Officials at the Department of Homeland Security are quietly bracing for hundreds of thousands of illegal immigrants to storm the US-Mexico border — the biggest surge there in decades — if a federal judge’s ruling preventing deportations under a public health order goes into effect this week.
That would nearly double the 213,534 migrants Customs and Border Protection (CBP) apprehended at the frontier in July, as well as the 208,887 encountered in August.
Those two months marked the first time that more than 200,000 illegal immigrants attempted to cross into the US from Mexico in consecutive months since February and March of 2000.
The NBC report, which cited two DHS officials, added that Mayorkas’ query was not based on intelligence or data, but merely represented a “worst-case scenario.”
US District Judge Emmet Sullivan ruled Sept. 16 that the White House could no longer use the COVID-19 pandemic to justify quick deportations of families under the public health order, known as Title 42.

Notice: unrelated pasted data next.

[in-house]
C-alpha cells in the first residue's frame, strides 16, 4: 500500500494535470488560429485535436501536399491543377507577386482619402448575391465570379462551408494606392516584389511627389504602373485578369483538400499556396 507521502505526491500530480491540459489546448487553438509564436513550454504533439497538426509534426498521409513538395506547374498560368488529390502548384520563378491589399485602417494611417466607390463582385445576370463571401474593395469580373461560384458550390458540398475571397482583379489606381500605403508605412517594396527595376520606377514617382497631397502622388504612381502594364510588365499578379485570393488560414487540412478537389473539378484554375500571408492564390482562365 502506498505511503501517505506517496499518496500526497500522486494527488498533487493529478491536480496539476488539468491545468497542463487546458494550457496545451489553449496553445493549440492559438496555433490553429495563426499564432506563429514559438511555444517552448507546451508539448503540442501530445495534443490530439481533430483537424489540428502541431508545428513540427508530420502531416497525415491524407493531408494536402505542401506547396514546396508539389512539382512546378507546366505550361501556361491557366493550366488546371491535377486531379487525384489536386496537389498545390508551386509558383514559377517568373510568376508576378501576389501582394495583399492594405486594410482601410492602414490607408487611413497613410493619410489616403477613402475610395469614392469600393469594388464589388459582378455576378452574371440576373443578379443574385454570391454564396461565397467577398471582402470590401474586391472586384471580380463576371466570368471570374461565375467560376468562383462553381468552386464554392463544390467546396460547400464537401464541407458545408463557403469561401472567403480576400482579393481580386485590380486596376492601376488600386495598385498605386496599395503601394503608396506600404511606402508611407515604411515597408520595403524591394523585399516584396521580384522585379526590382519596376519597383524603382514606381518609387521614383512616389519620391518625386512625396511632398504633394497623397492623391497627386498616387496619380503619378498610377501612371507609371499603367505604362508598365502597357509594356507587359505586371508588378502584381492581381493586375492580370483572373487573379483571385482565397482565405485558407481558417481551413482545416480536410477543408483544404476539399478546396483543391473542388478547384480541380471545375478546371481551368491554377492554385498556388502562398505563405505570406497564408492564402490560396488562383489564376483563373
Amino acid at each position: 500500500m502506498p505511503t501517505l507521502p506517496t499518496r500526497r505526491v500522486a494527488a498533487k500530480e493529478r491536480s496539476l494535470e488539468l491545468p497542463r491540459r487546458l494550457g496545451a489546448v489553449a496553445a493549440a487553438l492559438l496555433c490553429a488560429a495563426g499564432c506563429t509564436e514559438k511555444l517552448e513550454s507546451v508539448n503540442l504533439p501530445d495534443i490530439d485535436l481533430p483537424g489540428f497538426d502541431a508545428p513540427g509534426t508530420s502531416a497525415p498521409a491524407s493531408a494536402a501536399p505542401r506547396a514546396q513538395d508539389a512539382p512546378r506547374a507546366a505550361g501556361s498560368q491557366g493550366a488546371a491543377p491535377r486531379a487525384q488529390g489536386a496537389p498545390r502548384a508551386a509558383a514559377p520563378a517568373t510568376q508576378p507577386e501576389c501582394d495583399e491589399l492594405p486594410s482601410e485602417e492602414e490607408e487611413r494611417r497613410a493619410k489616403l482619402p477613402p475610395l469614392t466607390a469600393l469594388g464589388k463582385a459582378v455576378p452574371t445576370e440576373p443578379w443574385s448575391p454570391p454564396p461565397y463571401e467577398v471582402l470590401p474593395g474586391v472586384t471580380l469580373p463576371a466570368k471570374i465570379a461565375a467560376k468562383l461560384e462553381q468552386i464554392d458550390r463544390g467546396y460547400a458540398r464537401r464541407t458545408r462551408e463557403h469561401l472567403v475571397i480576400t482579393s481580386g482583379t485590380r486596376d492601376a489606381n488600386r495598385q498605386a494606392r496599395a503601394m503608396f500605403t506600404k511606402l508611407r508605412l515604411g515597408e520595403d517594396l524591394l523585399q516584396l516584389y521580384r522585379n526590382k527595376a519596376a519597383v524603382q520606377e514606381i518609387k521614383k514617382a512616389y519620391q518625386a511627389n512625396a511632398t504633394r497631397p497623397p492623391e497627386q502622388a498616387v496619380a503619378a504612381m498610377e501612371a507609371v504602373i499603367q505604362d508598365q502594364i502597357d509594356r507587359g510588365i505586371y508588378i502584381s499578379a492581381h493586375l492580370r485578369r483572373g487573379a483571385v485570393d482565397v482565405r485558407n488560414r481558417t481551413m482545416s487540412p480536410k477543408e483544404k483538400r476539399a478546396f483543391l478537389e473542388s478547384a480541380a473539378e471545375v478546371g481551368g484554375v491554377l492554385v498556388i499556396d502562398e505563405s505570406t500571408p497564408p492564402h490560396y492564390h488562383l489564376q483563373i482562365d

Sullivan wrote in his ruling that “in view of the wide availability of testing, vaccines, and other minimization measures, the Court is not convinced that the transmission of COVID-19 during border processing cannot be significantly mitigated.”
The Biden administration has appealed the ruling, which is set to go into effect at some point Thursday.
The report emerged one day after Panama’s foreign minister warned in an interview that up to 60,000 migrants — many of Haitian origin — are passing through the Central American country bound for the US. The report also follow the humanitarian crisis at Del Rio, Texas, where thousands of migrants gathered under a bridge after wading across the Rio Grande.
DHS did not immediately respond to requests for comment.